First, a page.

9. Speaking as a chick magnet I agree. The attraction that chickens have for me I can only explain by the shape of my legs.

  10. Hmm and the Indians were called the savages…. Hmmmm

  11. I liked jams comment. Hardly a savage attitude, this complete acceptance of the berdache and the integration into the society. We could learn a LOT about tolerance from this.

    Great post, Nursemyra, interesting and very informative. I also learned a lot.

  12. Marvelous…it’s taken western civilization to get back to accepting this…

  13. It’s ironic how the state is reluctantly struggling to legalise gay marriage in America, when it has been in existence in Berdache partnerships for aeons.

    • Yes, it is ironic

  14. Wonderful post, Nursie.

  15. Fascinating information. Such a pity that the oh-so-“civilised” of previous centuries had such pathetically narrow-minded outlooks on life.

  16. And the invading Europeans had the nerve to call themselves “Civilised”.

  17. i was nodding my head and thinking “how civilized…”… right up to the part about the dead turd baby.

    • well when you put it like that….. 🙂

  18. But what about girls who were masculine?

    • I don’t know Binky, they weren’t mentioned in the article

  19. fecal fetus? So THAT’S how the jerks in the USA government got here !

  20. Interesting.

  21. All I know, is granny was part Cherokee, and the Cherokee Women traditionally wore the pants in the house.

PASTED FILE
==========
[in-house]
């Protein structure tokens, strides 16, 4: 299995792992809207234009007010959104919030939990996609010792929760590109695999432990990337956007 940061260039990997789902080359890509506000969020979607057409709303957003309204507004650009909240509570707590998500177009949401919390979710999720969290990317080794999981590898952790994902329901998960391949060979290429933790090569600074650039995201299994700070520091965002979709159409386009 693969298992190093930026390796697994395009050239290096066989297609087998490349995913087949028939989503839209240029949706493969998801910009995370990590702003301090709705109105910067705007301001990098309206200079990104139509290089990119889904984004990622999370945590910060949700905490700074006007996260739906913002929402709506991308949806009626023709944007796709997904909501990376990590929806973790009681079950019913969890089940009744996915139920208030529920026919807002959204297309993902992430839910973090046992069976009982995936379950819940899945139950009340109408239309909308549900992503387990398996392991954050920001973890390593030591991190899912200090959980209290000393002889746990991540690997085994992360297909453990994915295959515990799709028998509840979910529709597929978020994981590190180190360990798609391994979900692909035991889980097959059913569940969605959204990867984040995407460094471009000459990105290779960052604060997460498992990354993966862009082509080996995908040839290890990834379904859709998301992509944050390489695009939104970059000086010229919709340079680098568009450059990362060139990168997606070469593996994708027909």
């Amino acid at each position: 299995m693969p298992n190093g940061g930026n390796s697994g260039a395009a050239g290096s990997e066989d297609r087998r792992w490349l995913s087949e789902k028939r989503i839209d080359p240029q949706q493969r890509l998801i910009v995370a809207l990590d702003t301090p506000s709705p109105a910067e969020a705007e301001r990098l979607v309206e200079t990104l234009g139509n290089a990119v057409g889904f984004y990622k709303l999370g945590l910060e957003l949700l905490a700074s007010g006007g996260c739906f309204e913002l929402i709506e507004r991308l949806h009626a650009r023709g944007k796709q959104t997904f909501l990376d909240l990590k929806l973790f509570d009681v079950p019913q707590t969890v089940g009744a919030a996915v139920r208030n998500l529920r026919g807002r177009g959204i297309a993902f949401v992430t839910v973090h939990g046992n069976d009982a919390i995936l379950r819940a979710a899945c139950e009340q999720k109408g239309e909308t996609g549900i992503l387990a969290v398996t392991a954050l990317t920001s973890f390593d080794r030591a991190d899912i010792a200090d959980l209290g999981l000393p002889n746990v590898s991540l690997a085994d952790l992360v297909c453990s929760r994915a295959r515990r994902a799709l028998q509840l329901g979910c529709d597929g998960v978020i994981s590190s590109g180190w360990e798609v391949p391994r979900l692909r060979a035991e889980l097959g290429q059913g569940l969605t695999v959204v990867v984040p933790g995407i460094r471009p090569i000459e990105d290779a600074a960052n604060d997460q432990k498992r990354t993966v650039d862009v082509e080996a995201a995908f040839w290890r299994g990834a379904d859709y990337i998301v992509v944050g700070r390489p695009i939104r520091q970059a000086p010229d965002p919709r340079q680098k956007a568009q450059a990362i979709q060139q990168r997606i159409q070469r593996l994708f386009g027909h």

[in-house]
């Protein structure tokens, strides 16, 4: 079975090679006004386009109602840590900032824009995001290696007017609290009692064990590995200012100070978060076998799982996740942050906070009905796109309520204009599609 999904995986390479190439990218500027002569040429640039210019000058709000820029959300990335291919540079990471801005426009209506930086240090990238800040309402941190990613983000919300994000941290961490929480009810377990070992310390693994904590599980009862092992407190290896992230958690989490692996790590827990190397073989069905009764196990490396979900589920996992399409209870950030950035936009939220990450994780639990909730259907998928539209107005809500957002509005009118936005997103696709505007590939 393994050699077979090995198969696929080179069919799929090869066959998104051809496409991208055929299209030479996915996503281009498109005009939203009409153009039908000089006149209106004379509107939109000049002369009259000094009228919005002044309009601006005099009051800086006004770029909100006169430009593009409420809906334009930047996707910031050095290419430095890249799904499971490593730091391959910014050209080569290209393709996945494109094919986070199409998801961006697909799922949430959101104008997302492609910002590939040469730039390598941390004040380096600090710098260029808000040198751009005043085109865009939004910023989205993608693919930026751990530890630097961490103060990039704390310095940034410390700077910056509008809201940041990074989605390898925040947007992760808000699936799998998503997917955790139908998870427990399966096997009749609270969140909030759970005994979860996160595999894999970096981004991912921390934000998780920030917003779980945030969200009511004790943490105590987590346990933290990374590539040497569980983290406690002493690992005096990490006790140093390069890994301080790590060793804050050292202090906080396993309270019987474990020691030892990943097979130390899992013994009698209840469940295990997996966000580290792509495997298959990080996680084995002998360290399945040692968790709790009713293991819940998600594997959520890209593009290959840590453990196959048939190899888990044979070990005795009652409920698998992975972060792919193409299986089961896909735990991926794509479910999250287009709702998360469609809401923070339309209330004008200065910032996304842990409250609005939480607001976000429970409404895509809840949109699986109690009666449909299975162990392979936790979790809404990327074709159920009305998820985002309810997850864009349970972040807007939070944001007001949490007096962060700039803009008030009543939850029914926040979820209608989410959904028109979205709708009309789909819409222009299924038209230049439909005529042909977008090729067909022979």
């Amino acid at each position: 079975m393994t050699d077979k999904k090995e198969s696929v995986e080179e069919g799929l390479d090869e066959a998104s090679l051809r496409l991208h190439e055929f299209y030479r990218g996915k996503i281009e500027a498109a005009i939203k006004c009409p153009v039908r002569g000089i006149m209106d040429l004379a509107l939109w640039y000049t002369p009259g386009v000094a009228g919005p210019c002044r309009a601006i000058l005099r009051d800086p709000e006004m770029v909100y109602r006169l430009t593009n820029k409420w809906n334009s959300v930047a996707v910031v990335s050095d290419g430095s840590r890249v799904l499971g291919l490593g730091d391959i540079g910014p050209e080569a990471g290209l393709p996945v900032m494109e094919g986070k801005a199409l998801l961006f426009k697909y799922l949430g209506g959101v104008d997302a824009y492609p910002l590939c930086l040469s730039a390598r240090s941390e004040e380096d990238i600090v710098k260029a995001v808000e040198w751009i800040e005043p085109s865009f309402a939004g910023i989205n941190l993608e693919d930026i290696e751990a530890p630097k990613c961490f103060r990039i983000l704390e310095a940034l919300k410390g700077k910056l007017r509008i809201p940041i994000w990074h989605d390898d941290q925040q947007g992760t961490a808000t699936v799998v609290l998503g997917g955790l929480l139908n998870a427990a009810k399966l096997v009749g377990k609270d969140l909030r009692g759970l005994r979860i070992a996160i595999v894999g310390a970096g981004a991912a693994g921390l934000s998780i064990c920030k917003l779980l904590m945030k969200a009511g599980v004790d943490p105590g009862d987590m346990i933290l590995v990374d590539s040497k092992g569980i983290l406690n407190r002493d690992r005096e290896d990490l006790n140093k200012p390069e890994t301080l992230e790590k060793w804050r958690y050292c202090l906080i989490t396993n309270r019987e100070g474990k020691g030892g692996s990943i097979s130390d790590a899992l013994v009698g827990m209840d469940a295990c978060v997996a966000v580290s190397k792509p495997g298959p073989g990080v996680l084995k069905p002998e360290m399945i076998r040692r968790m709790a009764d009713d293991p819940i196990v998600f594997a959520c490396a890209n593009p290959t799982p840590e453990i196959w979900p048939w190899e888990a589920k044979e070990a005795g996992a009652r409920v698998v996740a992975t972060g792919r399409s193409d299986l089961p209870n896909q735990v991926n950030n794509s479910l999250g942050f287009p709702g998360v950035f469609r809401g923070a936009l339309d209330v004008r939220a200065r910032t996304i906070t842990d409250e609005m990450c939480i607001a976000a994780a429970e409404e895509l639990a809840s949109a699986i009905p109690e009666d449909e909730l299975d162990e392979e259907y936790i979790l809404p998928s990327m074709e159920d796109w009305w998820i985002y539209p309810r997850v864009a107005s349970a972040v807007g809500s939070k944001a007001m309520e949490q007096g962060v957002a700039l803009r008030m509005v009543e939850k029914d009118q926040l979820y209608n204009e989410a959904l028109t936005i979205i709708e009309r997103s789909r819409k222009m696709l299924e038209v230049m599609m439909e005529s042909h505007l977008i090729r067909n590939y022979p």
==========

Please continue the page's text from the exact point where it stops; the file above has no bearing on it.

22. Fascinating. This was touched on a bit in the film Little Big Man.

    • Was it? I’ll have to get the dvd

      • That is one of my favorite movies. Absolutely love it. You are in for a treat.

  23. There’s a lot that one can learn from the tribes.

  24. Loved this, Nursie. And have sent the link to a friend. I just know she’ll enjoy your work.

  25. Oh wow… how open of them to accept people as they are. 🙂

    • The world would be a much nicer place if that acceptance was universal

  26. My hair usually looks pretty ratty, too…

    • It’s hard to tell by looking at your avatar

  27. Our so-called advanced civilised societies have a long way to go before they accept the many people whose personalities simply don’t fit into the traditional gender roles. They’re forced to fake a gender identity that’s quite alien to them for fear of the ridicule and incomprehension if they just do their own thing.

  28. excellent post!


Leave a Reply

Fill in your details below or click an icon to log in:

WordPress.com Logo

You are commenting using your WordPress.com account. Log Out / Change )

Twitter picture

You are commenting using your Twitter account. Log Out / Change )

Facebook photo

You are commenting using your Facebook account. Log Out / Change )

Google+ photo

You are commenting using your Google+ account. Log Out / Change )

Connecting to %s

%d bloggers like this: